Date of Award


Document Type

Masters Thesis

Degree Name


Organizational Unit

College of Arts Humanities and Social Sciences

First Advisor

Lynn Schofield Clark, Ph.D.

Second Advisor

Rodney Buxton

Third Advisor

Trace Reddell

Fourth Advisor

Mary Sansbury

Fifth Advisor

Jack Sheinbaum


Cultural studies, Media ecology, Phenomenology, Popular music, Practice theory, Walter Ong


This thesis explores changes that occurred in popular music during the 1960s and early 1970s through case studies involving three significant albums released in 1971 and 1972: Marvin Gaye's What's Going On, Sly and the Family Stone's There's a Riot Goin' On, and Stevie Wonder's Talking Book. These albums deserve attention particularly because, as this thesis argues, existing research on the cultural significance of popular music has focused largely on the periods before or after the 1970s and research on music-making technologies has focused largely on white artists or groups from the late 1960s. Addressing this blind spot, the thesis seeks to illuminate this time period and its place as a significant bridge to the digital era that followed. Moreover, by employing media ecology and practice theory as a framework, the thesis argues that these albums exemplify a cleavage of the recorded musical text from live performance, akin to that of the written text from oral-styled manuscripts to closed literary works. Drawing upon the tradition of the history and phenomenology of recorded sound, this thesis therefore aims to contribute to media ecological understandings of how human agency, industry structures, and technological affordances worked together to redefine the structures and the relationships with which they were associated.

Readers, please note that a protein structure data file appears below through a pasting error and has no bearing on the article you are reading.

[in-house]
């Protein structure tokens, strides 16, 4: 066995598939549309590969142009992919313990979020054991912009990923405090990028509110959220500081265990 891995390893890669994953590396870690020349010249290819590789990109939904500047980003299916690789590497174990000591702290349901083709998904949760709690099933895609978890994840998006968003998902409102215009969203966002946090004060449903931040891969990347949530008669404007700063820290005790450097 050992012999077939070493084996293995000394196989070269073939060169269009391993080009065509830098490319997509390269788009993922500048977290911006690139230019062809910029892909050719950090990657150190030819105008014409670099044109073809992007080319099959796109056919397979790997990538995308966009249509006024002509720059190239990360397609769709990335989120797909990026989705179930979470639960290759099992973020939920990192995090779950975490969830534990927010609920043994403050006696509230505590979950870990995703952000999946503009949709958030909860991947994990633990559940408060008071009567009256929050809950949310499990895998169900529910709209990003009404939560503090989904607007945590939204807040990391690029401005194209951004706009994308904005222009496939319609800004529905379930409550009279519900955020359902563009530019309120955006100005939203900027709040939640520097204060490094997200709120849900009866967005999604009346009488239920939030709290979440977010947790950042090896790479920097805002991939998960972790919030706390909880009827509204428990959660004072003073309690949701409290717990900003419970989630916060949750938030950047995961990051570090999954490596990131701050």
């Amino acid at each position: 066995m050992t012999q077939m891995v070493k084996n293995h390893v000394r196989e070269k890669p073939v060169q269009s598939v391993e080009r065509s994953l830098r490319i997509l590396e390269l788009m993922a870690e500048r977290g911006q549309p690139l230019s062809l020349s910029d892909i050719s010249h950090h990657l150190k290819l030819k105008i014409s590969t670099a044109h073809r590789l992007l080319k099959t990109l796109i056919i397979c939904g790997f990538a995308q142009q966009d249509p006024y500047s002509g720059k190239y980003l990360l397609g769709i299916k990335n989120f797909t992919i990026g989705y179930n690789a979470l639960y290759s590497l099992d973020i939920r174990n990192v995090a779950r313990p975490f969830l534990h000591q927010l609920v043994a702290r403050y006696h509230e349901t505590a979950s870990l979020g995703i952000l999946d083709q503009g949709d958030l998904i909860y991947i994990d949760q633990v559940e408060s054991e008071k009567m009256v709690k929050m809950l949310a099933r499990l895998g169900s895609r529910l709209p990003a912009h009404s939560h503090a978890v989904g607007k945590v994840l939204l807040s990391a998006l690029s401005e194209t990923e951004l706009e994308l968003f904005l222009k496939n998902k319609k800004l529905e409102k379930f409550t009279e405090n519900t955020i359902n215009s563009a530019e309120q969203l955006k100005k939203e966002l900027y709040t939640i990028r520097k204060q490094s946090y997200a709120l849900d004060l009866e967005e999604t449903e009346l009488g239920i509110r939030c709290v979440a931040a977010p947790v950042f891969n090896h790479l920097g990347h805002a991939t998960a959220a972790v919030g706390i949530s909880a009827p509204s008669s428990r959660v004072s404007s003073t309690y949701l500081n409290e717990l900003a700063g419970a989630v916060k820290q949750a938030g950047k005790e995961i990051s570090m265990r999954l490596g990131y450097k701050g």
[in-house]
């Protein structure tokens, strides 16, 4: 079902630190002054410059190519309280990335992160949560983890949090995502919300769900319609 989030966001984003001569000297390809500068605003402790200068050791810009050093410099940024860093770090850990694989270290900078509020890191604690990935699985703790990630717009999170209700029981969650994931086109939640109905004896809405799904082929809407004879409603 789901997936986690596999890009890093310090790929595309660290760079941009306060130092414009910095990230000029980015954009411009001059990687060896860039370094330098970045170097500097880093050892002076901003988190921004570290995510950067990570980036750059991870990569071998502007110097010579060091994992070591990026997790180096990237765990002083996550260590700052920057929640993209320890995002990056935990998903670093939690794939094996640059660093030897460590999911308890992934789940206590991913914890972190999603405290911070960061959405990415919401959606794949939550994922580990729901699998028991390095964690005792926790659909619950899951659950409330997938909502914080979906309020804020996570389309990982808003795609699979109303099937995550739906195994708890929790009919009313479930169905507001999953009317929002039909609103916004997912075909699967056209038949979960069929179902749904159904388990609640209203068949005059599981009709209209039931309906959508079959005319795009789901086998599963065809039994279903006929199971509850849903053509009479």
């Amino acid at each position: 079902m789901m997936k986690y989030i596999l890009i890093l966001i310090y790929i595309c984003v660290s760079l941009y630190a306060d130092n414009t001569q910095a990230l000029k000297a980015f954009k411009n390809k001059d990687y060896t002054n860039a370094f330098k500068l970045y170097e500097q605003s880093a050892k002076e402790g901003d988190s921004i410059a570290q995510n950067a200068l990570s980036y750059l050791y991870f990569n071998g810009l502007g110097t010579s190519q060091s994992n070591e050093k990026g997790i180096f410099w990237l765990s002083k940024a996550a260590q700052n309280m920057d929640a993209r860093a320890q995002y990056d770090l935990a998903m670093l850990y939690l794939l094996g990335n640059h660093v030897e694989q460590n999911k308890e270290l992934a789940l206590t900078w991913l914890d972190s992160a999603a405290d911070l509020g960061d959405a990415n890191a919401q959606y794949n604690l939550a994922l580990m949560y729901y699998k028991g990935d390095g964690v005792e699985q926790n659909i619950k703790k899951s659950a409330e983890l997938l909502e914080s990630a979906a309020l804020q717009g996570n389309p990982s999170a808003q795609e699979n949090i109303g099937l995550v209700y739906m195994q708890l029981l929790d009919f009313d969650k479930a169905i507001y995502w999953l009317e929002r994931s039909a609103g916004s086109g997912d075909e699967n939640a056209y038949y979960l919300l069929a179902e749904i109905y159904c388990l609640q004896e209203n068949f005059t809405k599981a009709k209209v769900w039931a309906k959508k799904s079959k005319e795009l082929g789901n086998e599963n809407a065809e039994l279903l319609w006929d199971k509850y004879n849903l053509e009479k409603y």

Publication Statement

Copyright is held by the author. User is responsible for all copyright compliance.

Rights Holder

Arthur J. Bamford


Received from ProQuest

File Format




File Size

146 p.


Mass communication, Music